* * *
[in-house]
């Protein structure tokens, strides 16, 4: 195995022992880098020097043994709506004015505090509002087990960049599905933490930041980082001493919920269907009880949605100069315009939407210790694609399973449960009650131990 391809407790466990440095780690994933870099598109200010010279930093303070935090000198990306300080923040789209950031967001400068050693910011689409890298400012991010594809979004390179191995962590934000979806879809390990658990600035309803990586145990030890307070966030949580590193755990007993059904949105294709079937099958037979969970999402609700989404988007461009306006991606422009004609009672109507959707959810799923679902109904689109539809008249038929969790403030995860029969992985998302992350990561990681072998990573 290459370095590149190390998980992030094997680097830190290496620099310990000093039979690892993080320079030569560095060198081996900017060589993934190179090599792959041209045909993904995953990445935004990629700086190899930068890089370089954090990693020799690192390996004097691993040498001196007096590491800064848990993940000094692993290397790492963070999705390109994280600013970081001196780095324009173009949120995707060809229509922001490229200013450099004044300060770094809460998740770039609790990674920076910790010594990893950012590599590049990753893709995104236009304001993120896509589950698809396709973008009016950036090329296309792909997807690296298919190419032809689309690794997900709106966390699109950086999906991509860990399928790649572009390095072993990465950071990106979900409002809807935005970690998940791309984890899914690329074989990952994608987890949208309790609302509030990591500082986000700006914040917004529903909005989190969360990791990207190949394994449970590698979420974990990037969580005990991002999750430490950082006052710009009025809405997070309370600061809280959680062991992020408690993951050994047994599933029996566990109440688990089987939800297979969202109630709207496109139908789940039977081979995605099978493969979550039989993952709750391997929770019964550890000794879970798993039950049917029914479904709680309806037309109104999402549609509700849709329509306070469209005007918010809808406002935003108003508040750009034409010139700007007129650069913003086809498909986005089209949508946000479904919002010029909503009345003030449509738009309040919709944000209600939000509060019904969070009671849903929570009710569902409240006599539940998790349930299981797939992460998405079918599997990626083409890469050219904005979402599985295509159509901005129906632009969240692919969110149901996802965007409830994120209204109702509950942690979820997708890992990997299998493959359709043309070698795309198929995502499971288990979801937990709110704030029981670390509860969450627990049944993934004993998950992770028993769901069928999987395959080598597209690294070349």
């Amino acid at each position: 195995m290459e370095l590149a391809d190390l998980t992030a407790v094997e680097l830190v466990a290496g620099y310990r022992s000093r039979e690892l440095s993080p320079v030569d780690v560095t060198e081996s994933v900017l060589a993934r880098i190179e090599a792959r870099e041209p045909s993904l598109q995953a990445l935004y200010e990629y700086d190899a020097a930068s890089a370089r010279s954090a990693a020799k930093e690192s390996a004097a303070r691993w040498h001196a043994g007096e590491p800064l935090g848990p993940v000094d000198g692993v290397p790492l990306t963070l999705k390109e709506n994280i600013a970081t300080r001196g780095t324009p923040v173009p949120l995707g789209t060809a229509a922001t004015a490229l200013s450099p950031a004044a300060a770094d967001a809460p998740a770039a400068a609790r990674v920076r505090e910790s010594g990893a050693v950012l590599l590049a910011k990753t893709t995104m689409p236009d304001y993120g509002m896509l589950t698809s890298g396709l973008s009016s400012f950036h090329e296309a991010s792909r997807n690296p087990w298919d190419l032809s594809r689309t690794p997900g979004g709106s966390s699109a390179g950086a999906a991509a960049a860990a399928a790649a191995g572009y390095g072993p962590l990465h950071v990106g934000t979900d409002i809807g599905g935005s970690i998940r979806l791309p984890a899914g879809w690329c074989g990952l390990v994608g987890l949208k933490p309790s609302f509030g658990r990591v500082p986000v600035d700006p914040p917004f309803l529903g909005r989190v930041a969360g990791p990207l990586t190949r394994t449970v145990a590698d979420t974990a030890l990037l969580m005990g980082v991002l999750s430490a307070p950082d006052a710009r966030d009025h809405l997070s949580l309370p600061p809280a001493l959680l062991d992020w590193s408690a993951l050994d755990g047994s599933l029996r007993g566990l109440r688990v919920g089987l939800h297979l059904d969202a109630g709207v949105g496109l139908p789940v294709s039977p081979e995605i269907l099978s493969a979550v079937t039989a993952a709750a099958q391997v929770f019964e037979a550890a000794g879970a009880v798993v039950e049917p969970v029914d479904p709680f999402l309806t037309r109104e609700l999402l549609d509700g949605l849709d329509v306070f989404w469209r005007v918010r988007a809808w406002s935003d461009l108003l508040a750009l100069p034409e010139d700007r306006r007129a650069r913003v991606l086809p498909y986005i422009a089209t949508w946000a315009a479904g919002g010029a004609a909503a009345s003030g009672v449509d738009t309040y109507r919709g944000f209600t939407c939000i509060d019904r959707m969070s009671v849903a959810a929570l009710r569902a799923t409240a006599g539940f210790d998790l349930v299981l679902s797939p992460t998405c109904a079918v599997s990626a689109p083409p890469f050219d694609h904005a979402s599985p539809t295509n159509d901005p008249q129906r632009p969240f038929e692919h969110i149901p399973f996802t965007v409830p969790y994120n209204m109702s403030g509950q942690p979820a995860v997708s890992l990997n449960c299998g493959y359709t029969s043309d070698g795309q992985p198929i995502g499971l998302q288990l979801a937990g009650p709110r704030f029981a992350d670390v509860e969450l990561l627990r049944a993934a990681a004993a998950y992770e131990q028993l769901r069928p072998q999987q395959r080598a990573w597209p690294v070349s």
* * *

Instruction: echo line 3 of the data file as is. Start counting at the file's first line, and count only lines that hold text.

């Amino acid at each position: 195995m290459e370095l590149a391809d190390l998980t992030a407790v094997e680097l830190v466990a290496g620099y310990r022992s000093r039979e690892l440095s993080p320079v030569d780690v560095t060198e081996s994933v900017l060589a993934r880098i190179e090599a792959r870099e041209p045909s993904l598109q995953a990445l935004y200010e990629y700086d190899a020097a930068s890089a370089r010279s954090a990693a020799k930093e690192s390996a004097a303070r691993w040498h001196a043994g007096e590491p800064l935090g848990p993940v000094d000198g692993v290397p790492l990306t963070l999705k390109e709506n994280i600013a970081t300080r001196g780095t324009p923040v173009p949120l995707g789209t060809a229509a922001t004015a490229l200013s450099p950031a004044a300060a770094d967001a809460p998740a770039a400068a609790r990674v920076r505090e910790s010594g990893a050693v950012l590599l590049a910011k990753t893709t995104m689409p236009d304001y993120g509002m896509l589950t698809s890298g396709l973008s009016s400012f950036h090329e296309a991010s792909r997807n690296p087990w298919d190419l032809s594809r689309t690794p997900g979004g709106s966390s699109a390179g950086a999906a991509a960049a860990a399928a790649a191995g572009y390095g072993p962590l990465h950071v990106g934000t979900d409002i809807g599905g935005s970690i998940r979806l791309p984890a899914g879809w690329c074989g990952l390990v994608g987890l949208k933490p309790s609302f509030g658990r990591v500082p986000v600035d700006p914040p917004f309803l529903g909005r989190v930041a969360g990791p990207l990586t190949r394994t449970v145990a590698d979420t974990a030890l990037l969580m005990g980082v991002l999750s430490a307070p950082d006052a710009r966030d009025h809405l997070s949580l309370p600061p809280a001493l959680l062991d992020w590193s408690a993951l050994d755990g047994s599933l029996r007993g566990l109440r688990v919920g089987l939800h297979l059904d969202a109630g709207v949105g496109l139908p789940v294709s039977p081979e995605i269907l099978s493969a979550v079937t039989a993952a709750a099958q391997v929770f019964e037979a550890a000794g879970a009880v798993v039950e049917p969970v029914d479904p709680f999402l309806t037309r109104e609700l999402l549609d509700g949605l849709d329509v306070f989404w469209r005007v918010r988007a809808w406002s935003d461009l108003l508040a750009l100069p034409e010139d700007r306006r007129a650069r913003v991606l086809p498909y986005i422009a089209t949508w946000a315009a479904g919002g010029a004609a909503a009345s003030g009672v449509d738009t309040y109507r919709g944000f209600t939407c939000i509060d019904r959707m969070s009671v849903a959810a929570l009710r569902a799923t409240a006599g539940f210790d998790l349930v299981l679902s797939p992460t998405c109904a079918v599997s990626a689109p083409p890469f050219d694609h904005a979402s599985p539809t295509n159509d901005p008249q129906r632009p969240f038929e692919h969110i149901p399973f996802t965007v409830p969790y994120n209204m109702s403030g509950q942690p979820a995860v997708s890992l990997n449960c299998g493959y359709t029969s043309d070698g795309q992985p198929i995502g499971l998302q288990l979801a937990g009650p709110r704030f029981a992350d670390v509860e969450l990561l627990r049944a993934a990681a004993a998950y992770e131990q028993l769901r069928p072998q999987q395959r080598a990573w597209p690294v070349s």